The areas most likely to experience drier
climates and more prolonged droughts include the Mediterranean, the
Middle East, the southern USA and southern China.
Southern India, western China and parts of
east Africa could experience what one author, Simon Gosling of the
University of Nottingham, UK, calls “substantial increases in available
Neither such predictions of drought nor
the admissions of uncertainty are in any way new. The significance of
the latest research perhaps lies in its scale, its thoroughness and the
fact that it confirms, once again, the unhappy picture of climate change
in a world which resolutely goes on burning fossil fuels (this is always
called “the business as usual” scenario”).
The study incorporated five global climate
models to simulate ways in which climate change might affect flood
hazard, drought, water scarcity, agriculture, ecosystems and even the
spread of malaria.
The interpretations of such simulations
are always spoken of in terms of “signal to noise ratio” and of “global
hotspots”; and of probabilities and trends rather than predictions. But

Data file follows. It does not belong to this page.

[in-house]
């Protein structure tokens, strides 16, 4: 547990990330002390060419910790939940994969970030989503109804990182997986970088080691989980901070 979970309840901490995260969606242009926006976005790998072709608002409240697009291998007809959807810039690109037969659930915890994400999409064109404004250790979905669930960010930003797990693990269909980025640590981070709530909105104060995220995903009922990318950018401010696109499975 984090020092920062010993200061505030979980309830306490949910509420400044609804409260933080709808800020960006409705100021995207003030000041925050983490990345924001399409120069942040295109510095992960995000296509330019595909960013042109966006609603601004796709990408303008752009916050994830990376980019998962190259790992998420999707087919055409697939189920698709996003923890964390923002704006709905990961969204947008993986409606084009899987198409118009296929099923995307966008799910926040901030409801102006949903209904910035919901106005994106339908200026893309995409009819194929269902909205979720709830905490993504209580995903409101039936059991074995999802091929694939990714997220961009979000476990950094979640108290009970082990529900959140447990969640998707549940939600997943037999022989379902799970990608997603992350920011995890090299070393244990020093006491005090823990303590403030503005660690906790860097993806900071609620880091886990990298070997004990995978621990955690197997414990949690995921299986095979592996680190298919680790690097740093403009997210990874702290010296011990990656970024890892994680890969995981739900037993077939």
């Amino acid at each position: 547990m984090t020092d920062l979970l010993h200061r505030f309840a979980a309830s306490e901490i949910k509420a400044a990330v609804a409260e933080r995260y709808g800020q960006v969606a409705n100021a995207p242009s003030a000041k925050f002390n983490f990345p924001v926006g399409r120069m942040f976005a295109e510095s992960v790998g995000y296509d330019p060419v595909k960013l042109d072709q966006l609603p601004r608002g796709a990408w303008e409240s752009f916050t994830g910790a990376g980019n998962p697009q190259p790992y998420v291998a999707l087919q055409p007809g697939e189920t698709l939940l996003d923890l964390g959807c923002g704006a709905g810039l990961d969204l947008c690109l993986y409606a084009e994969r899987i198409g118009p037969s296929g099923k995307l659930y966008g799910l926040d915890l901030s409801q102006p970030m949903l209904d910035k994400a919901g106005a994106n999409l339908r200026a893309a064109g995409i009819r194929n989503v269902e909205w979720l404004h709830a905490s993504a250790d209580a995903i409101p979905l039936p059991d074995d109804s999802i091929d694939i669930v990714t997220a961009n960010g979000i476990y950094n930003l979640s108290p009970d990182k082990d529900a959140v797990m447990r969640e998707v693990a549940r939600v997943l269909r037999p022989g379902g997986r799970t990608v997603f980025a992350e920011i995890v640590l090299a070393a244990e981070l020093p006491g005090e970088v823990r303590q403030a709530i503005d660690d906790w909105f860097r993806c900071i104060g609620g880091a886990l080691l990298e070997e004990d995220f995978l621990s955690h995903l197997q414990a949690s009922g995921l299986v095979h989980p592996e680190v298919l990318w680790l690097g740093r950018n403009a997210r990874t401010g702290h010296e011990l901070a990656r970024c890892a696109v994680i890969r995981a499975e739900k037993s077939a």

the overall conclusion is that drought severity is on the increase and
some places are going to feel the impact of climate change worse than
The research was led by Christel Prudhomme
of the UK Centre for Ecology and Hydrology, who said: “Our study shows
that different representations of terrestrial water cycle processes in
global hydrological models are responsible for a much larger uncertainty
in the response of hydrological drought to climate change than
previously thought. We don’t know how much changed climate patterns will
affect the frequency of low flows in rivers.”
A warmer world inevitably means more
evaporation, and warmer air temperatures mean that the capacity of the
atmosphere to carry water vapour will also increase.
But where the extra water will fall is
still unresolved. “More water under climate change is not necessarily
always a good thing”, says Simon Gosling.
“While it can indeed help alleviate water
scarcity, assuming you have the infrastructure to store it and
distribute it, there is also a risk that any reductions in water
scarcity are tempered by an increase in flood hazard.”
Source: Climate News Network